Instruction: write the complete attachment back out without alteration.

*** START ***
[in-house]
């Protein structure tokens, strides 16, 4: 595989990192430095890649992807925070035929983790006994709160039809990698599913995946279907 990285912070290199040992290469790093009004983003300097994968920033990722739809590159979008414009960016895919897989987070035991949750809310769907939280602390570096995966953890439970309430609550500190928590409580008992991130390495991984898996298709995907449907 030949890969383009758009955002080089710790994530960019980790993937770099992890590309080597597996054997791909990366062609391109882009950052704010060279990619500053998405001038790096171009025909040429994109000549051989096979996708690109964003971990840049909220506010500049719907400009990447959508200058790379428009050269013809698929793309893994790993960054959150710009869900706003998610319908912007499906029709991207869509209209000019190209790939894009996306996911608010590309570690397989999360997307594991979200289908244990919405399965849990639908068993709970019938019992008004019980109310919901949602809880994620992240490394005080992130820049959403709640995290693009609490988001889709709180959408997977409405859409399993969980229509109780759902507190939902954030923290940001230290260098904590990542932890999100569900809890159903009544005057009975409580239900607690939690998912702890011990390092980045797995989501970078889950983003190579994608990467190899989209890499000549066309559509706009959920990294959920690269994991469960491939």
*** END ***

[in-house]
């Protein structure tokens, strides 16, 4: 595989990192430095890649992807925070035929983790006994709160039809990698599913995946279907 990285912070290199040992290469790093009004983003300097994968920033990722739809590159979008414009960016895919897989987070035991949750809310769907939280602390570096995966953890439970309430609550500190928590409580008992991130390495991984898996298709995907449907 030949890969383009758009955002080089710790994530960019980790993937770099992890590309080597597996054997791909990366062609391109882009950052704010060279990619500053998405001038790096171009025909040429994109000549051989096979996708690109964003971990840049909220506010500049719907400009990447959508200058790379428009050269013809698929793309893994790993960054959150710009869900706003998610319908912007499906029709991207869509209209000019190209790939894009996306996911608010590309570690397989999360997307594991979200289908244990919405399965849990639908068993709970019938019992008004019980109310919901949602809880994620992240490394005080992130820049959403709640995290693009609490988001889709709180959408997977409405859409399993969980229509109780759902507190939902954030923290940001230290260098904590990542932890999100569900809890159903009544005057009975409580239900607690939690998912702890011990390092980045797995989501970078889950983003190579994608990467190899989209890499000549066309559509706009959920990294959920690269994991469960491939």